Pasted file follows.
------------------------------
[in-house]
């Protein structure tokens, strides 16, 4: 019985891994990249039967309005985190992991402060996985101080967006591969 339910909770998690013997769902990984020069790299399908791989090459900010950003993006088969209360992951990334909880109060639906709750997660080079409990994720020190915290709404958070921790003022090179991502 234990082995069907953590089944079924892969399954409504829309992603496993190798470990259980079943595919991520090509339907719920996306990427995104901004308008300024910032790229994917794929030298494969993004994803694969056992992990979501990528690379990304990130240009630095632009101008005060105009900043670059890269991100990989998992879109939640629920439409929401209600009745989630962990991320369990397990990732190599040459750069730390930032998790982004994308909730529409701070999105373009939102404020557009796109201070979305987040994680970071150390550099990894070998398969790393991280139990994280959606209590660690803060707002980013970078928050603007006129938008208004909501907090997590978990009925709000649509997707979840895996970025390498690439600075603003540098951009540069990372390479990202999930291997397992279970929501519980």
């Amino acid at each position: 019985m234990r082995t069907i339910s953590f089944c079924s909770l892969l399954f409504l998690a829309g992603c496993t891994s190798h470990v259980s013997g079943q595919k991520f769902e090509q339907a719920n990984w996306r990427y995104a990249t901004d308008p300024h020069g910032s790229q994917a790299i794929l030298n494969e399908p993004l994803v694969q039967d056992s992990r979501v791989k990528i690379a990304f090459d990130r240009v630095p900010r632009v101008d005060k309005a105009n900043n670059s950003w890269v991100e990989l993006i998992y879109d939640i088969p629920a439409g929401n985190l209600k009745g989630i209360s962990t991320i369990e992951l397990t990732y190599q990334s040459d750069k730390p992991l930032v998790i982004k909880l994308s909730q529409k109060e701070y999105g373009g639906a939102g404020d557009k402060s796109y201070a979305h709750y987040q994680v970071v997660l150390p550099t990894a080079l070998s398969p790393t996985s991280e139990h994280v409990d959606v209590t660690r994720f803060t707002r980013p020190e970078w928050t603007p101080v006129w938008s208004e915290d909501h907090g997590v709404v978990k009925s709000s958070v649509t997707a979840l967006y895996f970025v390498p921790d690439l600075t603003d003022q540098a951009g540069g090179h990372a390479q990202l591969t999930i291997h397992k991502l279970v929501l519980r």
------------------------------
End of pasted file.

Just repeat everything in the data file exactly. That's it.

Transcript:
[in-house]
């Protein structure tokens, strides 16, 4: 019985891994990249039967309005985190992991402060996985101080967006591969 339910909770998690013997769902990984020069790299399908791989090459900010950003993006088969209360992951990334909880109060639906709750997660080079409990994720020190915290709404958070921790003022090179991502 234990082995069907953590089944079924892969399954409504829309992603496993190798470990259980079943595919991520090509339907719920996306990427995104901004308008300024910032790229994917794929030298494969993004994803694969056992992990979501990528690379990304990130240009630095632009101008005060105009900043670059890269991100990989998992879109939640629920439409929401209600009745989630962990991320369990397990990732190599040459750069730390930032998790982004994308909730529409701070999105373009939102404020557009796109201070979305987040994680970071150390550099990894070998398969790393991280139990994280959606209590660690803060707002980013970078928050603007006129938008208004909501907090997590978990009925709000649509997707979840895996970025390498690439600075603003540098951009540069990372390479990202999930291997397992279970929501519980």
């Amino acid at each position: 019985m234990r082995t069907i339910s953590f089944c079924s909770l892969l399954f409504l998690a829309g992603c496993t891994s190798h470990v259980s013997g079943q595919k991520f769902e090509q339907a719920n990984w996306r990427y995104a990249t901004d308008p300024h020069g910032s790229q994917a790299i794929l030298n494969e399908p993004l994803v694969q039967d056992s992990r979501v791989k990528i690379a990304f090459d990130r240009v630095p900010r632009v101008d005060k309005a105009n900043n670059s950003w890269v991100e990989l993006i998992y879109d939640i088969p629920a439409g929401n985190l209600k009745g989630i209360s962990t991320i369990e992951l397990t990732y190599q990334s040459d750069k730390p992991l930032v998790i982004k909880l994308s909730q529409k109060e701070y999105g373009g639906a939102g404020d557009k402060s796109y201070a979305h709750y987040q994680v970071v997660l150390p550099t990894a080079l070998s398969p790393t996985s991280e139990h994280v409990d959606v209590t660690r994720f803060t707002r980013p020190e970078w928050t603007p101080v006129w938008s208004e915290d909501h907090g997590v709404v978990k009925s709000s958070v649509t997707a979840l967006y895996f970025v390498p921790d690439l600075t603003d003022q540098a951009g540069g090179h990372a390479q990202l591969t999930i291997h397992k991502l279970v929501l519980r």